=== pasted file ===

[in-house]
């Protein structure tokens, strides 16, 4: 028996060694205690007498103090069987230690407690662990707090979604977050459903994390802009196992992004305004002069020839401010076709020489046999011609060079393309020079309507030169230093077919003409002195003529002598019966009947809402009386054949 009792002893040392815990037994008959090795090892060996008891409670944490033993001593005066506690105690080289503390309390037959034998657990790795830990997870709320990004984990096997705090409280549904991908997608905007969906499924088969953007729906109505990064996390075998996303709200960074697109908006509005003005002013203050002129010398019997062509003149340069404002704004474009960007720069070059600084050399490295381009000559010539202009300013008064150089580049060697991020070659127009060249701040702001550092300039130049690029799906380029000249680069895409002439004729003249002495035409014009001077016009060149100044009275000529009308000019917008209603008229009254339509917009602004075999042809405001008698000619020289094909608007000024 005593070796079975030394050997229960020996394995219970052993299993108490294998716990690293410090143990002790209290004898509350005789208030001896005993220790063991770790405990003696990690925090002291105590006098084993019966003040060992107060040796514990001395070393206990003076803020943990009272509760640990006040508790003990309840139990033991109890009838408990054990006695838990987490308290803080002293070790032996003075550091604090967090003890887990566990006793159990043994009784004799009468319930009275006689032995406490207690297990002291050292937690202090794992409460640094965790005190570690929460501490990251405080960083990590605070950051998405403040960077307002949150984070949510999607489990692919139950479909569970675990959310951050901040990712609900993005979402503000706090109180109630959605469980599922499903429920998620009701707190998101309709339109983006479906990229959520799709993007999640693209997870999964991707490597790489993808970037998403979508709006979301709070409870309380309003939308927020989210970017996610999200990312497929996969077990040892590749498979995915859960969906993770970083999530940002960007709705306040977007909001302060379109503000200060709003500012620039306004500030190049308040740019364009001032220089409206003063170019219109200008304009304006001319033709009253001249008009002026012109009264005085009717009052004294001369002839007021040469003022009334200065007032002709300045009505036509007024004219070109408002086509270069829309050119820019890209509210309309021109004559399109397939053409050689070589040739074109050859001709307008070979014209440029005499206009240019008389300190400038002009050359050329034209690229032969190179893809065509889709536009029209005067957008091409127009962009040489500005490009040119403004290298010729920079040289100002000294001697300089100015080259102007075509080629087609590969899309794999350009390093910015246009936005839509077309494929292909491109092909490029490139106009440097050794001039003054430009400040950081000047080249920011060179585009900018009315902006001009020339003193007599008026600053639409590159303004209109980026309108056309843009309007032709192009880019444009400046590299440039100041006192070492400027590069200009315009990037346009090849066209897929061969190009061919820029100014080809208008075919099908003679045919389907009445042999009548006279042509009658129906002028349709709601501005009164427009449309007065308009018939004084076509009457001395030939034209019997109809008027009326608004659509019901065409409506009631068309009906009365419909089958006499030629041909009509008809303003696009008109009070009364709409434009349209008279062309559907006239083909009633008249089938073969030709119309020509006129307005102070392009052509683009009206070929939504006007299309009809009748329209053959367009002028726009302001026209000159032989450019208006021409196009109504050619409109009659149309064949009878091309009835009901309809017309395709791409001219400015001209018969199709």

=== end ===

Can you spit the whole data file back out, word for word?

[in-house]
């Protein structure tokens, strides 16, 4: 028996060694205690007498103090069987230690407690662990707090979604977050459903994390802009196992992004305004002069020839401010076709020489046999011609060079393309020079309507030169230093077919003409002195003529002598019966009947809402009386054949 009792002893040392815990037994008959090795090892060996008891409670944490033993001593005066506690105690080289503390309390037959034998657990790795830990997870709320990004984990096997705090409280549904991908997608905007969906499924088969953007729906109505990064996390075998996303709200960074697109908006509005003005002013203050002129010398019997062509003149340069404002704004474009960007720069070059600084050399490295381009000559010539202009300013008064150089580049060697991020070659127009060249701040702001550092300039130049690029799906380029000249680069895409002439004729003249002495035409014009001077016009060149100044009275000529009308000019917008209603008229009254339509917009602004075999042809405001008698000619020289094909608007000024 005593070796079975030394050997229960020996394995219970052993299993108490294998716990690293410090143990002790209290004898509350005789208030001896005993220790063991770790405990003696990690925090002291105590006098084993019966003040060992107060040796514990001395070393206990003076803020943990009272509760640990006040508790003990309840139990033991109890009838408990054990006695838990987490308290803080002293070790032996003075550091604090967090003890887990566990006793159990043994009784004799009468319930009275006689032995406490207690297990002291050292937690202090794992409460640094965790005190570690929460501490990251405080960083990590605070950051998405403040960077307002949150984070949510999607489990692919139950479909569970675990959310951050901040990712609900993005979402503000706090109180109630959605469980599922499903429920998620009701707190998101309709339109983006479906990229959520799709993007999640693209997870999964991707490597790489993808970037998403979508709006979301709070409870309380309003939308927020989210970017996610999200990312497929996969077990040892590749498979995915859960969906993770970083999530940002960007709705306040977007909001302060379109503000200060709003500012620039306004500030190049308040740019364009001032220089409206003063170019219109200008304009304006001319033709009253001249008009002026012109009264005085009717009052004294001369002839007021040469003022009334200065007032002709300045009505036509007024004219070109408002086509270069829309050119820019890209509210309309021109004559399109397939053409050689070589040739074109050859001709307008070979014209440029005499206009240019008389300190400038002009050359050329034209690229032969190179893809065509889709536009029209005067957008091409127009962009040489500005490009040119403004290298010729920079040289100002000294001697300089100015080259102007075509080629087609590969899309794999350009390093910015246009936005839509077309494929292909491109092909490029490139106009440097050794001039003054430009400040950081000047080249920011060179585009900018009315902006001009020339003193007599008026600053639409590159303004209109980026309108056309843009309007032709192009880019444009400046590299440039100041006192070492400027590069200009315009990037346009090849066209897929061969190009061919820029100014080809208008075919099908003679045919389907009445042999009548006279042509009658129906002028349709709601501005009164427009449309007065308009018939004084076509009457001395030939034209019997109809008027009326608004659509019901065409409506009631068309009906009365419909089958006499030629041909009509008809303003696009008109009070009364709409434009349209008279062309559907006239083909009633008249089938073969030709119309020509006129307005102070392009052509683009009206070929939504006007299309009809009748329209053959367009002028726009302001026209000159032989450019208006021409196009109504050619409109009659149309064949009878091309009835009901309809017309395709791409001219400015001209018969199709």